JAZZ IN JUAN-LES-PINS
The Riviera coast provides a stunning backdrop to the Jazz à Juan festival, which has been attracting the big names in music for nearly 60 years. Rachel Johnston – and her mum – get into the groove
Experience cool sounds on the Riviera at a festival that attracts the music greats.
My mother was up on her feet, jiving to a bass guitar riff, whooping at the stage and joining the crowd in a raucous plea for just one more encore: it was a scene that I never expected to witness, especially at one in the morning on the French Riviera.
Despite her musicianship, my mother is a self-confessed gig novice all too quick to brand jazz as ‘noise’, so I had been approaching my inaugural experience of Jazz à Juan with a mixture of excitement and trepidation. But her reaction on our second evening at last summer’s event, while watching American bass guitarist Marcus Miller against the backdrop of the Mediterranean, was proof that the right atmosphere can convert anyone. It is as much about the location and sense of community as it is about the music – a combination that makes a festival so special.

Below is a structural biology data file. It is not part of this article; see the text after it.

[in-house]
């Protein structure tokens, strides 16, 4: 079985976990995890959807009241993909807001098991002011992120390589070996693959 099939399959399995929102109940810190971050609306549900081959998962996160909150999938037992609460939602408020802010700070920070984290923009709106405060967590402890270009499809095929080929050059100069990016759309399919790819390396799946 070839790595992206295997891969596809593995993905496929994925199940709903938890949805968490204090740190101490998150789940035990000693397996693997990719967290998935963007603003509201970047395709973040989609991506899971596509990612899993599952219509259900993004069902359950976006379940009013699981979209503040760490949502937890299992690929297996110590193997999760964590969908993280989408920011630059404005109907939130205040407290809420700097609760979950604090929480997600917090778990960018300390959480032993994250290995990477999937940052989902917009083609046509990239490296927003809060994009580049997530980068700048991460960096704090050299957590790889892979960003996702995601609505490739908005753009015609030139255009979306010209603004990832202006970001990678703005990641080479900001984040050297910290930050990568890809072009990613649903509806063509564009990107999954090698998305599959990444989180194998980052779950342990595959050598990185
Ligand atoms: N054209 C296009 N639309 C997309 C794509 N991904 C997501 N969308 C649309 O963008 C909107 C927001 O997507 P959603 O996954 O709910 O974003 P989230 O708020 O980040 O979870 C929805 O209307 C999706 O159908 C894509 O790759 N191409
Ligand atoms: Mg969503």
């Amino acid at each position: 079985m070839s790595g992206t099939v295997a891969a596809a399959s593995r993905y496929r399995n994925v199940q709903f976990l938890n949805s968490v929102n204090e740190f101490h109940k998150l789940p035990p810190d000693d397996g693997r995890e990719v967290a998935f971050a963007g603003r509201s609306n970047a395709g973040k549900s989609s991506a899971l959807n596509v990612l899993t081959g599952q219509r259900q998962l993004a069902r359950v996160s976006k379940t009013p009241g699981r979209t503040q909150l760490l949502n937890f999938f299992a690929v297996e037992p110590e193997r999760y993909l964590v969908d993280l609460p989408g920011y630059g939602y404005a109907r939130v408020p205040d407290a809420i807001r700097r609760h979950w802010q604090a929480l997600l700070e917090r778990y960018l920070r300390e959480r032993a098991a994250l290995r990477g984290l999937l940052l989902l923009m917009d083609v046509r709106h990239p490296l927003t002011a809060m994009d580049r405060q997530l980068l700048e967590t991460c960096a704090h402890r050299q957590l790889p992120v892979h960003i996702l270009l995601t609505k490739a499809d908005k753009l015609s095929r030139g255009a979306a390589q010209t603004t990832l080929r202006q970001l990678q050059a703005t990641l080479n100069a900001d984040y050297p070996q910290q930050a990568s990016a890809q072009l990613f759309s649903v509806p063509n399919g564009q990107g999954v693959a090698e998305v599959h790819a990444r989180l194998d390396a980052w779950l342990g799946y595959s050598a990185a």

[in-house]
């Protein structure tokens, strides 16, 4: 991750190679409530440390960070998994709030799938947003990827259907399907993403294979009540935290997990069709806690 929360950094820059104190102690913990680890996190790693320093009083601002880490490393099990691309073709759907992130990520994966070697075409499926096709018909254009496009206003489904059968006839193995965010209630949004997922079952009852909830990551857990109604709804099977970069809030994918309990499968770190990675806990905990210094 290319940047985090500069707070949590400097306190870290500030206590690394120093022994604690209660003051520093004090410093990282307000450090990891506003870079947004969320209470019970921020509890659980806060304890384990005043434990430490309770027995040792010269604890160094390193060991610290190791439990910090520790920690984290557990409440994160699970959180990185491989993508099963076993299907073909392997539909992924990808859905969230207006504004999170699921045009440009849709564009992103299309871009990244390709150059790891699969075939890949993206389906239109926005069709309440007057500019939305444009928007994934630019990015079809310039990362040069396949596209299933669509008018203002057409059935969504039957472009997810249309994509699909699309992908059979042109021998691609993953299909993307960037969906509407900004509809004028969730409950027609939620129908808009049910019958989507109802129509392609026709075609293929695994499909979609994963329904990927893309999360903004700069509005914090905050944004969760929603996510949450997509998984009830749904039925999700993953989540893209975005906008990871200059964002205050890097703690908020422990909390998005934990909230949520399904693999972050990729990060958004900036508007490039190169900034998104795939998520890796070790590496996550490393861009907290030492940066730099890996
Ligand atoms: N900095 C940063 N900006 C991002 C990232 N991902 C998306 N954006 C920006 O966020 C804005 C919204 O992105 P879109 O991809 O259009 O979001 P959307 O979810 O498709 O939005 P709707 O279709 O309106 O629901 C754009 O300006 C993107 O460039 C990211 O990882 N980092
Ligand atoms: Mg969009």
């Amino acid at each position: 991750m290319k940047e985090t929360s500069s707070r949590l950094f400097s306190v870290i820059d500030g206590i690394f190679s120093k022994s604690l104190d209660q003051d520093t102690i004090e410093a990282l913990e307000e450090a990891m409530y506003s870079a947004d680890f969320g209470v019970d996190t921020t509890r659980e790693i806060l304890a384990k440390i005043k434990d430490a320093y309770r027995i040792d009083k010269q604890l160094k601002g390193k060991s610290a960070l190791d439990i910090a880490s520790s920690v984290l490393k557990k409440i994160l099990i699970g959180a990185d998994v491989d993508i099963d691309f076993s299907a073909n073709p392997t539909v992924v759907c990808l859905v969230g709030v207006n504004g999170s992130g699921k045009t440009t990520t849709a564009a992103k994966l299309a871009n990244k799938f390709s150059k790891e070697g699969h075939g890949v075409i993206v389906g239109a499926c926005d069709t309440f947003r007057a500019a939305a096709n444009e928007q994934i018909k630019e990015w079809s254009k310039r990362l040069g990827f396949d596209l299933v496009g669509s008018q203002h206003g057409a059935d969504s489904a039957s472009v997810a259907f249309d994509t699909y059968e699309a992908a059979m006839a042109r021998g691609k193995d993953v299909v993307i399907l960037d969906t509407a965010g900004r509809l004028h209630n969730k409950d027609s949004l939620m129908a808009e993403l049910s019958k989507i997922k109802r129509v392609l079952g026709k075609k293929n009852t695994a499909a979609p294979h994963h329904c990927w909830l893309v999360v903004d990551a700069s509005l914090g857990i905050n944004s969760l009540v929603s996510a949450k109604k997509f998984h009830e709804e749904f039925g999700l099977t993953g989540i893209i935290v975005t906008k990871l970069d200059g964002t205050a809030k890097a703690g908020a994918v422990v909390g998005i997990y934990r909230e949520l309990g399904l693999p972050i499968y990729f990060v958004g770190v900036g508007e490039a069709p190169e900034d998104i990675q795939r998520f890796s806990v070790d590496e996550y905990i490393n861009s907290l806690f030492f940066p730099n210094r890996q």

Jazz à Juan is Europe’s longestestablished jazz festival, holding its own against neighbouring Nice’s version, which is held at roughly the same time every summer. It all began in 1960 as a tribute to the American saxophone and clarinet player Sidney Bechet, who loved loved the area and who had died the previous year. Its success quickly led to the creation of similar festivals across Europe.
For the first time, the general public could get up close and personal with the phenomenon that jazz had become. Legendary bandleader and bassist Charles Mingus caused a sensation at the inaugural event, and he was followed by pianist Ray Charles, trumpeter Miles Davis and singer Ella Fitzgerald.
Dizzy Gillespie, Stan Getz and Sonny Rollins all became regulars, but organisers were not afraid to embrace other genres, with rock guitarist Carlos Santana and opera singer Jessye Norman both headlining. As well as attracting international stars for decades, the festival has also nurtured the next generation through the Jazz à Juan Révélations, a series of concerts on the main stage promoting young talent.
As someone who appreciates jazz, without being an expert, I was left wide-eyed at the variety that a single musical genre can produce: New Orleans, gospel, blues, swing, be-bop, Latin, cool, hard-bop, modern and electro have all featured over the years. Many cultures are represented, with African, Indian and Latin American rhythms permeating the programme.